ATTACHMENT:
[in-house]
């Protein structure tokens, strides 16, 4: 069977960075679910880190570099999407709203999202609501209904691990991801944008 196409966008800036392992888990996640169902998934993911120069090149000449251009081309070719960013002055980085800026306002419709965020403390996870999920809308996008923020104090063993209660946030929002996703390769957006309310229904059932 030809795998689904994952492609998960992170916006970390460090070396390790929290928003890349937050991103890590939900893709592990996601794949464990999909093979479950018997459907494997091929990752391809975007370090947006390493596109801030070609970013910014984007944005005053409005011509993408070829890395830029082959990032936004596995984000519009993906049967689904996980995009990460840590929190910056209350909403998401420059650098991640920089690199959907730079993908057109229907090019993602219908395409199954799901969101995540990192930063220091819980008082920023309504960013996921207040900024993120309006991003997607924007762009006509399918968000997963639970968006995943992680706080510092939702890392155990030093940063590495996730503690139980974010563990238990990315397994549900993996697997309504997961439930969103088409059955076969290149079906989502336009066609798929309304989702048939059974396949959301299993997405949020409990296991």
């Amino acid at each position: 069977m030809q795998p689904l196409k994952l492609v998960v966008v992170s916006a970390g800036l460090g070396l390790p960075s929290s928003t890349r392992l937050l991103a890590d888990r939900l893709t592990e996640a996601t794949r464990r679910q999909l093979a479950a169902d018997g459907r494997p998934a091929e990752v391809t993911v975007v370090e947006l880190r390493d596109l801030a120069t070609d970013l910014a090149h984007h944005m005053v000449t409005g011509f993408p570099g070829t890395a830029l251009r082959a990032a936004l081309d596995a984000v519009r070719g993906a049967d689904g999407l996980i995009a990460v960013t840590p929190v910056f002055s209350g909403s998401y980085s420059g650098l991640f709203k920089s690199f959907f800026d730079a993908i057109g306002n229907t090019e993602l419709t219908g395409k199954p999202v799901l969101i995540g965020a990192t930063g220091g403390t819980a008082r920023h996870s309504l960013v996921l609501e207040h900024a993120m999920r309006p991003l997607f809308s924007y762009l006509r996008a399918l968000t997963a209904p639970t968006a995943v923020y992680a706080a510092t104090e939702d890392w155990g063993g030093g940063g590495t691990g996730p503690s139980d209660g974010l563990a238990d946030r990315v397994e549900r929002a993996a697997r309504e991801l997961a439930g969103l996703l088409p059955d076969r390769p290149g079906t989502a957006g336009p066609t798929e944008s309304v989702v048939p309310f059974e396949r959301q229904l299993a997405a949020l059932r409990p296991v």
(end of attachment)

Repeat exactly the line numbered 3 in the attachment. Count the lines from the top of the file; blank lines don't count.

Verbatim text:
């Amino acid at each position: 069977m030809q795998p689904l196409k994952l492609v998960v966008v992170s916006a970390g800036l460090g070396l390790p960075s929290s928003t890349r392992l937050l991103a890590d888990r939900l893709t592990e996640a996601t794949r464990r679910q999909l093979a479950a169902d018997g459907r494997p998934a091929e990752v391809t993911v975007v370090e947006l880190r390493d596109l801030a120069t070609d970013l910014a090149h984007h944005m005053v000449t409005g011509f993408p570099g070829t890395a830029l251009r082959a990032a936004l081309d596995a984000v519009r070719g993906a049967d689904g999407l996980i995009a990460v960013t840590p929190v910056f002055s209350g909403s998401y980085s420059g650098l991640f709203k920089s690199f959907f800026d730079a993908i057109g306002n229907t090019e993602l419709t219908g395409k199954p999202v799901l969101i995540g965020a990192t930063g220091g403390t819980a008082r920023h996870s309504l960013v996921l609501e207040h900024a993120m999920r309006p991003l997607f809308s924007y762009l006509r996008a399918l968000t997963a209904p639970t968006a995943v923020y992680a706080a510092t104090e939702d890392w155990g063993g030093g940063g590495t691990g996730p503690s139980d209660g974010l563990a238990d946030r990315v397994e549900r929002a993996a697997r309504e991801l997961a439930g969103l996703l088409p059955d076969r390769p290149g079906t989502a957006g336009p066609t798929e944008s309304v989702v048939p309310f059974e396949r959301q229904l299993a997405a949020l059932r409990p296991v």